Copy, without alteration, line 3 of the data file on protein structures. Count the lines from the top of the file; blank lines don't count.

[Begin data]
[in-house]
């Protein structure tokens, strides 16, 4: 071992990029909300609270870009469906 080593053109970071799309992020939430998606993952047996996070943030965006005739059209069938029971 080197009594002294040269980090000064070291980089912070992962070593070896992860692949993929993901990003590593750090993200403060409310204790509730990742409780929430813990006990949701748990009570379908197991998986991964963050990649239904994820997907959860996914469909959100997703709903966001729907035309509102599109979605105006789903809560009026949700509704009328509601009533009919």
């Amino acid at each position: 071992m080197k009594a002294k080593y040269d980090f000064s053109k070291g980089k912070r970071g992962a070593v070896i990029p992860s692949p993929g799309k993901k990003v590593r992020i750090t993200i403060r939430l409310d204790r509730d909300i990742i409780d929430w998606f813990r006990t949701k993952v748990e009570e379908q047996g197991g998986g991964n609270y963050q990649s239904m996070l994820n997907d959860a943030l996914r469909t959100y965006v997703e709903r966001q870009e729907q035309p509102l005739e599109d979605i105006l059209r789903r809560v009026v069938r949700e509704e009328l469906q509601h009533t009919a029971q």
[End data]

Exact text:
């Amino acid at each position: 071992m080197k009594a002294k080593y040269d980090f000064s053109k070291g980089k912070r970071g992962a070593v070896i990029p992860s692949p993929g799309k993901k990003v590593r992020i750090t993200i403060r939430l409310d204790r509730d909300i990742i409780d929430w998606f813990r006990t949701k993952v748990e009570e379908q047996g197991g998986g991964n609270y963050q990649s239904m996070l994820n997907d959860a943030l996914r469909t959100y965006v997703e709903r966001q870009e729907q035309p509102l005739e599109d979605i105006l059209r789903r809560v009026v069938r949700e509704e009328l469906q509601h009533t009919a029971q």